Yorkshire death metallers Deathmace have a new single out come the end of June. Following on from their album ‘Bleeding Frenzy’ in 2018, ‘Coffin’ Maggots’ walks a similar path in that it transcends old school emulation, and reaches the heady realms of surpassing many of their forebears. Deathmace are neither ethereal fine art project or comedy roadshow; they thread the needle that hearkens back to a time when death metal was fun, with no caveats or overworked attempts at comedy. Just crunchy guitars, tight drums, and hard hitting riffs to sink your teeth into.
Deathmace take things a step further on ‘Coffin’ Maggots’. The first half is – rather audaciously – made up of one riff with alternating vocals lines, resulting in what can only be called a singalong number, death metal’s answer to ‘Should I Stay or Should I Go’. It would be ridiculous if the whole thing weren’t executed so well. Deathmace aren’t ones to waste any time however. This stomp along section eventually gives way as the music picks up the pace, and we’re left with a frantic death/thrash section to close; all in a track that is just shy of three minutes long. Perfectly demonstrating how to get more from less, the philosophy here is not the riffs, but how you use them.
After the soul warping jigsaw-metal that was ‘Thy Kingdom Cum’ (2013) was followed by the shaky filler album ‘The Curling Flame of Blasphemy’ (2016), the release of ‘Rotting Incarnation of God’ has confirms what many had already feared: Profanatica is running out of steam. Surveying their post-2000 body of work, there’s a clear logic to each full length release, one built on the central notions of brutality and primitivism incarnate. These blunt tools would then be focused in one direction or another to make a specific point. Whether it be the dark romanticism of ‘Profanatitas de Domonatia’, the energetic intensity of ‘Disgusting Blasphemies Against God’, or the percussive gymnastics of ‘Thy Kingdom Cum’, there was always a greater philosophy that emerged from the chaos as each album progressed. But ‘The Curling Flame of Blasphemy’ bucked this trend by falling back on the framework of a Profanatica album, without placing any greater artistic purpose atop this skeleton to give it character.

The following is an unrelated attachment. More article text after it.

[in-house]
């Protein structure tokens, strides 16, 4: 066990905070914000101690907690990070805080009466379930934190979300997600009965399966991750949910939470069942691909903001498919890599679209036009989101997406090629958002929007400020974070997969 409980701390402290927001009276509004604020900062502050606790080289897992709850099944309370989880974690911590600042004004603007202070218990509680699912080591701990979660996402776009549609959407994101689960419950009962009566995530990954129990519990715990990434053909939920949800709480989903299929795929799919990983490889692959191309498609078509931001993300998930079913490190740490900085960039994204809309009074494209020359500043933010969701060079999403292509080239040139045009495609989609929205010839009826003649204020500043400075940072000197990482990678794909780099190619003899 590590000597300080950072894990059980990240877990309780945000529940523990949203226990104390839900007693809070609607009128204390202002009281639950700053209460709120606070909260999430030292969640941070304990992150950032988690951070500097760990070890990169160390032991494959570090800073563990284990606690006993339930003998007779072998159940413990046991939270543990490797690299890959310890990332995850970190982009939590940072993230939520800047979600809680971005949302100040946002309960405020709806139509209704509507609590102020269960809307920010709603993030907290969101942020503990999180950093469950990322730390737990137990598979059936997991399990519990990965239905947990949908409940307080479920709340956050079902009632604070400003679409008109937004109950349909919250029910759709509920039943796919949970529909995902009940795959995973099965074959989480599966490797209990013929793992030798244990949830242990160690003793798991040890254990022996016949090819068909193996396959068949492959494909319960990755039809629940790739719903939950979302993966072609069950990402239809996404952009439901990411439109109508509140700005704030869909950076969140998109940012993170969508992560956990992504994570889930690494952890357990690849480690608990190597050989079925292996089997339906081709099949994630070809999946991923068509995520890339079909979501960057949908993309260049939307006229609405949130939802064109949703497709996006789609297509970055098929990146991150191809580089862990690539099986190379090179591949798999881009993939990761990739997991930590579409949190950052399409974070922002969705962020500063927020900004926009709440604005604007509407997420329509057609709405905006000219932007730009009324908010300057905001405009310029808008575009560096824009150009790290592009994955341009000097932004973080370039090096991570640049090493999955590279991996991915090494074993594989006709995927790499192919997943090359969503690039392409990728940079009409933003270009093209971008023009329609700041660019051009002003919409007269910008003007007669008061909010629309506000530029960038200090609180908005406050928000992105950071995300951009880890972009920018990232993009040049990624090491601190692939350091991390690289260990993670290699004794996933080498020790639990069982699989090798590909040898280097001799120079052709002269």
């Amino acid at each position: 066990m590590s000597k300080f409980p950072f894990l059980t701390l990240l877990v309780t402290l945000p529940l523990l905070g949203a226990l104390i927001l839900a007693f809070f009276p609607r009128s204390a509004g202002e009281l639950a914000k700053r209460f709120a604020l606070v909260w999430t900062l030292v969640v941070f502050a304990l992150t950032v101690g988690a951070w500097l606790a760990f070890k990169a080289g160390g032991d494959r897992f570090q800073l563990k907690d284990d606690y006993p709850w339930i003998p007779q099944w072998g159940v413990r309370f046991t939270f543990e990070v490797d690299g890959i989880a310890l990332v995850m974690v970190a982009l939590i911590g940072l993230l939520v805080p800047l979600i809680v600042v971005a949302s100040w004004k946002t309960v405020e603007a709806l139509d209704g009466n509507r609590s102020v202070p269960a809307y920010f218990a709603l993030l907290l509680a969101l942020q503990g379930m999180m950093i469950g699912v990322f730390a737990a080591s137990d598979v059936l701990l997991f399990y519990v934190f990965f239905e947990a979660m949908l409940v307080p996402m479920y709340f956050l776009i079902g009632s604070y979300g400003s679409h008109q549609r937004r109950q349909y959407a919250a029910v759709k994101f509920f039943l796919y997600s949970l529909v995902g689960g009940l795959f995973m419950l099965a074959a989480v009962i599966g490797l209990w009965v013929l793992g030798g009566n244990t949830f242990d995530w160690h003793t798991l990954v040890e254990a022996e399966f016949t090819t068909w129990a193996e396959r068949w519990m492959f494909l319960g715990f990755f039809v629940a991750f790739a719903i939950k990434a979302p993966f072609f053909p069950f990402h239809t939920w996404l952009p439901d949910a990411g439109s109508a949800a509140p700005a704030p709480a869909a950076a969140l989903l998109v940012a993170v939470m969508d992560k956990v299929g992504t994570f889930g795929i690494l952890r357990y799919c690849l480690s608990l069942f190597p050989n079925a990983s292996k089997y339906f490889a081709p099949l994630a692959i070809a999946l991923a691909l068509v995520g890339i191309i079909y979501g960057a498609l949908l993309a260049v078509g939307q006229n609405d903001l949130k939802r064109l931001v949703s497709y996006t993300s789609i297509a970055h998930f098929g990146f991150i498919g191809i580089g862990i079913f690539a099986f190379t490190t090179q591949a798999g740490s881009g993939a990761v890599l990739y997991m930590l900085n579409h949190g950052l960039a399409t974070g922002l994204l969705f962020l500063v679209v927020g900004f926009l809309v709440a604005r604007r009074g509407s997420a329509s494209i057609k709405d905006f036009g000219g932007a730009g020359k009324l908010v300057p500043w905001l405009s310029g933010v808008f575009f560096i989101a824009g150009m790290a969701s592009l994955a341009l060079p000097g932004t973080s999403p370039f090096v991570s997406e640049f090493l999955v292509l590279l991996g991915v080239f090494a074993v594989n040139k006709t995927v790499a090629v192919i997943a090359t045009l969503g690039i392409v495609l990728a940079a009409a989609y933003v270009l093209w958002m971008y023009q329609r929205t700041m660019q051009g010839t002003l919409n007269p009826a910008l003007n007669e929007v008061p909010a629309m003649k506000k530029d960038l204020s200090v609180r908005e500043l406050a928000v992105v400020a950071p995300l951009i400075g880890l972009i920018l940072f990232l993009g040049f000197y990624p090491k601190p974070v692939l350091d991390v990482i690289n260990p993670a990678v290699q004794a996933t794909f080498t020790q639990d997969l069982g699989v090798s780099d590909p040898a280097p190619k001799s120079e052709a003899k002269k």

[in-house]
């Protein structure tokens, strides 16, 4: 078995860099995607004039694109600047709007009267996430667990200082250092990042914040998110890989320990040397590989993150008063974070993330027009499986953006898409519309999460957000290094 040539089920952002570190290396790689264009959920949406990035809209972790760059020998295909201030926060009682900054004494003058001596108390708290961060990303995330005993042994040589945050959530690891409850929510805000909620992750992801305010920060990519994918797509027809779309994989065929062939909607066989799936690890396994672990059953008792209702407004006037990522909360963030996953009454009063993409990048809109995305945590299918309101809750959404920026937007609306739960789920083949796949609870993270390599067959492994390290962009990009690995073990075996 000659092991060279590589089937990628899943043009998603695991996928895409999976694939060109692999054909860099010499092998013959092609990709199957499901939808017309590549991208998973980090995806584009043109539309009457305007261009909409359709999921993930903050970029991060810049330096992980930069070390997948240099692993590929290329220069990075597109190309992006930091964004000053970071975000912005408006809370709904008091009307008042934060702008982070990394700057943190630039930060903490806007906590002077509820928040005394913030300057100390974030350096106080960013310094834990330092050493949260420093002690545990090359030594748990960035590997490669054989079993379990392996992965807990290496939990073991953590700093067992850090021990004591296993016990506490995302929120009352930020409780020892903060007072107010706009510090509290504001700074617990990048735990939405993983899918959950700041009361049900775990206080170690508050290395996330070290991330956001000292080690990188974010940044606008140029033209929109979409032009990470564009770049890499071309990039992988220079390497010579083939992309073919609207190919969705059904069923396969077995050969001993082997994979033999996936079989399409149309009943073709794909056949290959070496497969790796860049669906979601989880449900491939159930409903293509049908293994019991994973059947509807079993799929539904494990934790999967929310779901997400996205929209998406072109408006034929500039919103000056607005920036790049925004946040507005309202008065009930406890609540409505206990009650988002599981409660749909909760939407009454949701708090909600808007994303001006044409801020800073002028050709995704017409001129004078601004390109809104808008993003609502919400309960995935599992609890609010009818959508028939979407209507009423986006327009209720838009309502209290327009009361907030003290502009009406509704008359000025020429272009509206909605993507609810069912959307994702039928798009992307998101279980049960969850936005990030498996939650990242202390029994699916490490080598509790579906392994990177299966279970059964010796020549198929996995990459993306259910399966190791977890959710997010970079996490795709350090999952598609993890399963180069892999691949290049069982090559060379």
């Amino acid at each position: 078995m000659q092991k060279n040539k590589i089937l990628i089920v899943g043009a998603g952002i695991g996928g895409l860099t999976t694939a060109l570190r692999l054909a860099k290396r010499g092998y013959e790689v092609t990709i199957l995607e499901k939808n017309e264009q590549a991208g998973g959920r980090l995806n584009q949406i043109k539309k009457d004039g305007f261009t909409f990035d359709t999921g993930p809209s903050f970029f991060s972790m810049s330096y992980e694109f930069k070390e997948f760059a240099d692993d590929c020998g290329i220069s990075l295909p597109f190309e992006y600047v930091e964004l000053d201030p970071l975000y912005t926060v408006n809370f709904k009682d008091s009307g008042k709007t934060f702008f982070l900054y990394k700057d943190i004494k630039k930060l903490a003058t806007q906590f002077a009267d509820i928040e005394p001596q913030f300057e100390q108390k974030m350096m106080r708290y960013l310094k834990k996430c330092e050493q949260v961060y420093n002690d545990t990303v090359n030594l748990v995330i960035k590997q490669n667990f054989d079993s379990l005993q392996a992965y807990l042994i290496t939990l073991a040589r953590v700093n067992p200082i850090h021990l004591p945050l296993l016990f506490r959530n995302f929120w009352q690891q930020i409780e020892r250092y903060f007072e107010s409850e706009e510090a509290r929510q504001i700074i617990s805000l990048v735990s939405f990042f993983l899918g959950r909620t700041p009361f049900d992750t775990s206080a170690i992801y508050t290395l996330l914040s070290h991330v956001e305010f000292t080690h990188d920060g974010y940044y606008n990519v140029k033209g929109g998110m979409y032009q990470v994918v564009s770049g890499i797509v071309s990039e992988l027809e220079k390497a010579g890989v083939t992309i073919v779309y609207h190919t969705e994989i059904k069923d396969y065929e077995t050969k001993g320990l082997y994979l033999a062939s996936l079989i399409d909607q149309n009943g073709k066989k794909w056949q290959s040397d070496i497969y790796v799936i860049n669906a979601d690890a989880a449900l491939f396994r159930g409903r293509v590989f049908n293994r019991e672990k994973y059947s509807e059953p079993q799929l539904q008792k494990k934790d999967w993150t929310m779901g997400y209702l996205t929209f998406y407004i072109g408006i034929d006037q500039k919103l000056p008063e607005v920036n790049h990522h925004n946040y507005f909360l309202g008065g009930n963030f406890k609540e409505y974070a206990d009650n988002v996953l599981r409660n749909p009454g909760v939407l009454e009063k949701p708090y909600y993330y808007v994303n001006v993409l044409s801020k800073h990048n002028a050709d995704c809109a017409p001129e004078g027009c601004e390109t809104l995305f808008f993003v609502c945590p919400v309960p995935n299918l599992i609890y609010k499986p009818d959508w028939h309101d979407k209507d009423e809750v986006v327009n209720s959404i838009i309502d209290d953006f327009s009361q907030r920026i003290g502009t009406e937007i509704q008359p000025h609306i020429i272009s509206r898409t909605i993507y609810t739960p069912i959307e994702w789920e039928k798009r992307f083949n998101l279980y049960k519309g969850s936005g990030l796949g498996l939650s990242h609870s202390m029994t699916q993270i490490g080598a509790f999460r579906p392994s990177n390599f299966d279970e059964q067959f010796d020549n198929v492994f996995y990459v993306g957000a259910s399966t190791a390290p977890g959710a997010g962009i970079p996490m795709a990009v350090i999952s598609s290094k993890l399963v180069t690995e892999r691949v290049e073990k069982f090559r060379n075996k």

‘Rotting Incarnation of God’ continues this downward trend. Or rather, it abandons entirely the joyful illogicity in music that made Profanatica unique, for the sake of more conventional musical forms. The result is an album that comes crashing down to earth as far as this artist’s calling cards are concerned. Ledney and the gang have domesticated their untamed brand of black metal into more conventional musical forms, and produced an album that slots into current trends within extreme metal rather than bucking them. The tracks are more meditative, slower, doomier, with an undeniable attempt to layer on additional atmospheres and laboured, brooding intervals. But the unpredictable danger to their music has all but left for the sake of servicing these elongated builds and breakdowns. The faster passages go nowhere, descending into a colour-by-numbers version of what this artist was once capable of.
The soaring riffs, the crushing chords, disorientated by Ledney’s animalistic approach to drums; all are present and not entirely terrible. But they appear cut down to size in order to fit a brand of extreme metal that is fundamentally more acceptable to the mainstream ear, and undeniably watered down. The mix is neither raw nor cavernous, meaning that the trance-like tremolo passages of old carry no sense of jeopardy or excitement, no real impact and no real purpose. The meditative sections work better, but are nothing we have not heard a hundred times before, and serve no purpose beyond padding the runtime.
It should be noted that the problem is one of presentation rather than content. This is not an artist completely drained of ideas. Rather they have lost or forgotten the ability to place these ideas together with any sense of bombast, risk, or just good old-fashioned imagination. Individual components work, but they are strung together and played in such a way as to fall flat. The genius of Profanatica of old was sheer quantity of musical information they could string out from the tightest of sonic spaces, the most delicately poised yet aggressively simple and unsettling arrangements possible. ‘Rotting Incarnation of God’ is – objectively speaking – more expansive and ambitious if we look simply at riffs, complexity of chord sequences, key changes, time signatures, and so on. But the seeds of its failure are found in that very fact, simply because bucking all these musical conventions in creative and ordered ways was what made Profanatica such a special band in the first place. There is hope yet, but only the smallest glimmer of it can be found here.
Marthe is a new solo project out of Italy from the guitarist of goth rock band Horror Vacui. Their first EP ‘Sisters of Darkness’ released in 2019 is an atmospheric and undeniably idiosyncratic approach to traditional heavy metal styles with a drop of psychedelia thrown into the mix. Production wise it’s of demo quality, at least as far as the drums are concerned. Guitars are clear enough for these mid-paced atmospheric heavy metal riffs to shine through. Vocals are halfway between punk and clean singing, carrying only the most basic melodies through repeated iterations resulting in an hypnotically stirring and ritualistic experience that’s hard to encapsulate. Imagine Uncle Acid and the Deadbeats playing Bathory’s ‘Hammerheart’…that’s the closet approximation of what we got here.